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Patient Spotlight: Semper Fi-do, Marine K-9 Recovers from Injury During Training

Frodo gets an ortho exam
Retired K-9 Frodo smiles big for the camera during his orthopedic exam following his surgery. Photo by John Joyner/NC State Veterinary Medicine
K-9 Frodo training exercise
K-9 Frodo trains with his handler Sgt. Mercedes Roach at Camp Lejeune. Photo submitted by Mercedes Roach

When military dog Frodo jumped out of a third-story window during a training exercise, his handler, Sgt. Mercedes Roach knew it might be the end of his career in the Marines — or worse. 

“Frodo is trained to jump over obstacles,” Roach said. “Our team was on the first floor, and he got confused when he was searching for suspects in the building. For some reason he thought the window was an object and jumped through when I called him.”

The team immediately ended the training exercise and rushed the 6-year-old German shepherd to the veterinarian on base at Camp Lejeune in Jacksonville, N.C. Frodo had shattered his left femur and hyperextended both of his wrists. Because of the complicated injuries, Frodo was referred to the NC State Veterinary Hospital’s orthopedic surgery service“I was impressed by the people and the quality of care from the nurses to the surgeons,” Roach said. “Everyone I met was so professional, and I could tell they really cared about Frodo. I knew that he was getting the best care possible.”

During surgery, the orthopedics team placed an interlocking nail into the central cavity of Frodo’s femur. The upper and lower fragments of the fracture were secured to the nail with two bolts each. The rigidity of the nail prevents the femur from bending and the four lateral titanium bolts prevent both compression and rotation of the bone while it heals.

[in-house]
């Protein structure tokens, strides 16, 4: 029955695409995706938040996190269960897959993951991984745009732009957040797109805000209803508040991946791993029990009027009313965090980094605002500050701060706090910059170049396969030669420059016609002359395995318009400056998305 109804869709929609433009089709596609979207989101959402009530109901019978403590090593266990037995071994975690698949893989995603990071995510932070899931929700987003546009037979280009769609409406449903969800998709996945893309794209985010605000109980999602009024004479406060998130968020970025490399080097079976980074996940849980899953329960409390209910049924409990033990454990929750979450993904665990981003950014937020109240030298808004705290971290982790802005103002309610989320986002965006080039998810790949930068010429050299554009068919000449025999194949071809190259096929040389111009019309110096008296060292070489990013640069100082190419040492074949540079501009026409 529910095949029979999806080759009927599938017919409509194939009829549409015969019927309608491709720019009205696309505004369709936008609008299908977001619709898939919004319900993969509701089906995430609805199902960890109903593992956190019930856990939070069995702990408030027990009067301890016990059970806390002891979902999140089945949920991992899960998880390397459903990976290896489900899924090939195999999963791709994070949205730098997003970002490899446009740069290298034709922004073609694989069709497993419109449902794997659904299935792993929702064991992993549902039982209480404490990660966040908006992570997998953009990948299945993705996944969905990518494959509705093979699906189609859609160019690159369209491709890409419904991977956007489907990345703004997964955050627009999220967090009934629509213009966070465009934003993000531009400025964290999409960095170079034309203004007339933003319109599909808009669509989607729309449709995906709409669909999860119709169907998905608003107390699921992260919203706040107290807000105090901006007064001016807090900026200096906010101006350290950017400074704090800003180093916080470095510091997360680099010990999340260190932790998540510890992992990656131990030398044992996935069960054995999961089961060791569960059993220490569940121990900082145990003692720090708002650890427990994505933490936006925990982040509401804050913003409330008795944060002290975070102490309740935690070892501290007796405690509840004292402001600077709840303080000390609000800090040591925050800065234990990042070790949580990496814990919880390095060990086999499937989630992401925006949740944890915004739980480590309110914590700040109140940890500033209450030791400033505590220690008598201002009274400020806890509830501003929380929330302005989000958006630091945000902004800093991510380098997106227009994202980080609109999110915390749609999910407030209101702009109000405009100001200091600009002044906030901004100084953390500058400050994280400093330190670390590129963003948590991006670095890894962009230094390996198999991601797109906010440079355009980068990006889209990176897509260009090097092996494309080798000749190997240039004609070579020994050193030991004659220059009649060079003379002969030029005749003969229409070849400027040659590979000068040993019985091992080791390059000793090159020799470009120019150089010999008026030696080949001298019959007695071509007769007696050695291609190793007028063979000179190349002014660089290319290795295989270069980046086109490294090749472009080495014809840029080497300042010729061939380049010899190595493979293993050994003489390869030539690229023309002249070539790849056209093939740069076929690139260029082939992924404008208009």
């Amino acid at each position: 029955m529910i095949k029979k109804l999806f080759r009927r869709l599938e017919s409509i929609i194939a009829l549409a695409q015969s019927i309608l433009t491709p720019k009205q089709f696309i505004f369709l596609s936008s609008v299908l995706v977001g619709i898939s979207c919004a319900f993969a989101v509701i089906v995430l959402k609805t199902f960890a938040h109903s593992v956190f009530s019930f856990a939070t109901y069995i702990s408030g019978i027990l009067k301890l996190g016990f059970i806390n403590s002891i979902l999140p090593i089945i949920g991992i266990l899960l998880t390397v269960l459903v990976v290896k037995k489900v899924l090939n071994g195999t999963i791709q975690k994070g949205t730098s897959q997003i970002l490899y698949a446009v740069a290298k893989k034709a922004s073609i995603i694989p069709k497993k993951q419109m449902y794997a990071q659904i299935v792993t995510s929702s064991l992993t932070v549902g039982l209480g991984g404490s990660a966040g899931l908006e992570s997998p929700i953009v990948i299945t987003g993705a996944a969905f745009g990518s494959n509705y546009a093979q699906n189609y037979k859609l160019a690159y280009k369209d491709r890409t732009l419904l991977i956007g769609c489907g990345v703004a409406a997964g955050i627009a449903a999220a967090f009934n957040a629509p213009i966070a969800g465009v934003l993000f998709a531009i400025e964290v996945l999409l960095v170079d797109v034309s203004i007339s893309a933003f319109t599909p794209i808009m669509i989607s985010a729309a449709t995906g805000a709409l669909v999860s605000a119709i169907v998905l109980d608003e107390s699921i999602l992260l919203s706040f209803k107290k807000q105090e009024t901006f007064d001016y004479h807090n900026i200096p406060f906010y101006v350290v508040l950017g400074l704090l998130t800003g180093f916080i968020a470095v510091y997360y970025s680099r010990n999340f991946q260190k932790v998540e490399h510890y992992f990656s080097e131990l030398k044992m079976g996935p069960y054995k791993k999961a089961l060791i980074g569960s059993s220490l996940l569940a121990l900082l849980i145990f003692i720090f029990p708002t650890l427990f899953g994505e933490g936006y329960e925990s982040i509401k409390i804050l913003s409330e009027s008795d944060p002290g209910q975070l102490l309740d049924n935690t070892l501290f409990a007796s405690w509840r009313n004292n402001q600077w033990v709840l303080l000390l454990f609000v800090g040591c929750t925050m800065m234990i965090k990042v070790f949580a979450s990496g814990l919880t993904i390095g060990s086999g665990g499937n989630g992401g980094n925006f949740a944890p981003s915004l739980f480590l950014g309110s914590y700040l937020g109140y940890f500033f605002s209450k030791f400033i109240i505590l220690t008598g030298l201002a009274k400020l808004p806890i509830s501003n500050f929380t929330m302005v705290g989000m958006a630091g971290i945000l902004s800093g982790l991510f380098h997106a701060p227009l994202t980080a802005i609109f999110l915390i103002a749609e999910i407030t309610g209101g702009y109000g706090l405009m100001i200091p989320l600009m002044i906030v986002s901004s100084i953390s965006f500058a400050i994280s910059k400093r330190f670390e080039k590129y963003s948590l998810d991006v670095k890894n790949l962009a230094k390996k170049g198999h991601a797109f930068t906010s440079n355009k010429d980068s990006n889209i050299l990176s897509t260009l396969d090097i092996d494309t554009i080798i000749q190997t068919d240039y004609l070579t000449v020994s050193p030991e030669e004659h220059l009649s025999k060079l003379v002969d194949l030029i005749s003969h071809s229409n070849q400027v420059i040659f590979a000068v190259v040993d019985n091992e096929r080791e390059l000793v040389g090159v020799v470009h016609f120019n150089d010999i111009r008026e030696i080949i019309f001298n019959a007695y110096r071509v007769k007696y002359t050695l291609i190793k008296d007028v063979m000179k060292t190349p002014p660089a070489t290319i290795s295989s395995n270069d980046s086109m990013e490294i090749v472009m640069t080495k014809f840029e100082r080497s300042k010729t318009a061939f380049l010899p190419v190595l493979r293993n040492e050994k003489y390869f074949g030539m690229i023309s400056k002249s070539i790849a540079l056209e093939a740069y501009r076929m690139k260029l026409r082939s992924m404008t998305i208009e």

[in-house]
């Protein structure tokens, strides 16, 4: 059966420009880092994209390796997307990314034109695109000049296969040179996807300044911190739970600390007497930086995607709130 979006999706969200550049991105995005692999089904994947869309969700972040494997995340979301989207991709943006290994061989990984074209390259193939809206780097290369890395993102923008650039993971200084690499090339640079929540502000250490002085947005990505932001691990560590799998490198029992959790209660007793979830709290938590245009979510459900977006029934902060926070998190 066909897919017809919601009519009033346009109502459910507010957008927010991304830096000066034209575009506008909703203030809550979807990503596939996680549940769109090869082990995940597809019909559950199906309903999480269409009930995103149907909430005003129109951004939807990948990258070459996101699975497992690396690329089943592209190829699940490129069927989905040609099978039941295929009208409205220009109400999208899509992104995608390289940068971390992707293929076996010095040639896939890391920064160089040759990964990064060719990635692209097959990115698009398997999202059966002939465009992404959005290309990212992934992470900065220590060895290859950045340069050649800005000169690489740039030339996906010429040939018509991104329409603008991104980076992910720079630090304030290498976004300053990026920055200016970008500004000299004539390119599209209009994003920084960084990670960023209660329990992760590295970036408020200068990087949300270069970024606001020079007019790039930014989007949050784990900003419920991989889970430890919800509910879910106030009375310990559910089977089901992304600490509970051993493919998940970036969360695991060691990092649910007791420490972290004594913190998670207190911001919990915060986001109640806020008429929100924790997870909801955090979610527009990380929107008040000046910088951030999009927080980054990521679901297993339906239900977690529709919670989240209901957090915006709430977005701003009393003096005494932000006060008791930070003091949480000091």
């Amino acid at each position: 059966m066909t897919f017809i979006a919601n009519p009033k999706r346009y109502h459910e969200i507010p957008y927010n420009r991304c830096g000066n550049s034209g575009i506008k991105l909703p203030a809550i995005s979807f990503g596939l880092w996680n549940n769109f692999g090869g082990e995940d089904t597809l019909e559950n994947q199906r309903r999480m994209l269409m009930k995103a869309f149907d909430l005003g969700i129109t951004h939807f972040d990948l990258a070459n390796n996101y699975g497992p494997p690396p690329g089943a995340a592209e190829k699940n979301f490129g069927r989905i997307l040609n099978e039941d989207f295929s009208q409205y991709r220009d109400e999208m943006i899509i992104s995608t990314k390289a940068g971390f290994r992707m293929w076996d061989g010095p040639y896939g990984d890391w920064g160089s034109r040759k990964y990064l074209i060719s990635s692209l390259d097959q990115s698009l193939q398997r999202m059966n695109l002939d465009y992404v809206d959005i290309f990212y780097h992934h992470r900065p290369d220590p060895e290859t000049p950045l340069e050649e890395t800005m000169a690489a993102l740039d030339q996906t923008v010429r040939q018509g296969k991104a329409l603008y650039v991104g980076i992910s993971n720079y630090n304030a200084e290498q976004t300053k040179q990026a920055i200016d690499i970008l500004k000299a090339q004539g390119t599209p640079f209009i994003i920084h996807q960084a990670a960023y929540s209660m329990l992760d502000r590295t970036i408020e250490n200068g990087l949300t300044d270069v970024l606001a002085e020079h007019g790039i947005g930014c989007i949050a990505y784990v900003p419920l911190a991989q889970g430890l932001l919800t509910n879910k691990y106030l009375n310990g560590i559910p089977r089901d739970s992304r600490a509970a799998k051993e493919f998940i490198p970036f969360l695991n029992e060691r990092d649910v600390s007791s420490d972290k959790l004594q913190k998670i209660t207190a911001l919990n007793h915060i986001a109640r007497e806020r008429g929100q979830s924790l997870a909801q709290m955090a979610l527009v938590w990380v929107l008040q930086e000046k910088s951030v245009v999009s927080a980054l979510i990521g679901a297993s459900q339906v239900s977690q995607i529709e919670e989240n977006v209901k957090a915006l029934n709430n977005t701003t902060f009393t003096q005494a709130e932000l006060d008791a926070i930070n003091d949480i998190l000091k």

The team also placed a string-of-pearls plate along the outside of the bone, but below the skin and tissue, to stabilize the fracture fragments since Frodo was a working dog. The cylindrical sections of the plate look like pearls and are designed to contour to the shape of the bone above and below the fracture site. A bone graft was also taken from Frodo’s left shoulder and inserted into the fragmented area of the fracture to help his femoral bone jump-start the healing process. Since Frodo’s implants take all of the weight-bearing force while he heals, his bone forms a callus around them and they do not need to be removed. 

Temporary external splints and bandages were then placed over both of Frodo’s wrists to prevent further hyperextension or unnatural movement of the joint. During a fall, limbs absorb the impact, which can cause tendons and ligaments to break down and stop supporting the joint properly. In a separate procedure, his fused wrist bones were both stabilized using another bone graft  to prevent pain during weight-bearing activities and long-term instability. 

Following his surgery, Frodo was prescribed two to three months of crate rest while his bones healed. Bones take a minimum of eight weeks to fully heal, but Frodo’s injury could take up to a year for the bones to restore their normal anatomy. 

“So far, his recovery is going great,” Roach said. “There’s no slowing him down. He’s up and walking, but still no jumping yet.” 

Frodo gets a checkup
Sgt. Roach’s daughter gives Frodo a checkup during his recovery. Photo submitted by Mercedes Roach

During his recovery, Frodo retired from the military and was adopted by Roach and her family. Frodo served four years on active duty with Roach, who was his only handler. He was trained in explosive detection, biting, patrol and finding people in the woods and buildings. He served on 13 military missions, including working with the Secret Service where he completed explosive searches for the president, vice president and first lady during the Obama and Trump administrations. His main duties included patrol and routine searches at Camp Lejeune. 

As a retired K-9, Frodo’s new favorite activities are spending the day with Roach’s daughter, sleeping on the couch and going for car rides.  To learn more about the orthopedic surgery service, visit their web page.

~Brittany Sweeney/NC State Veterinary Medicine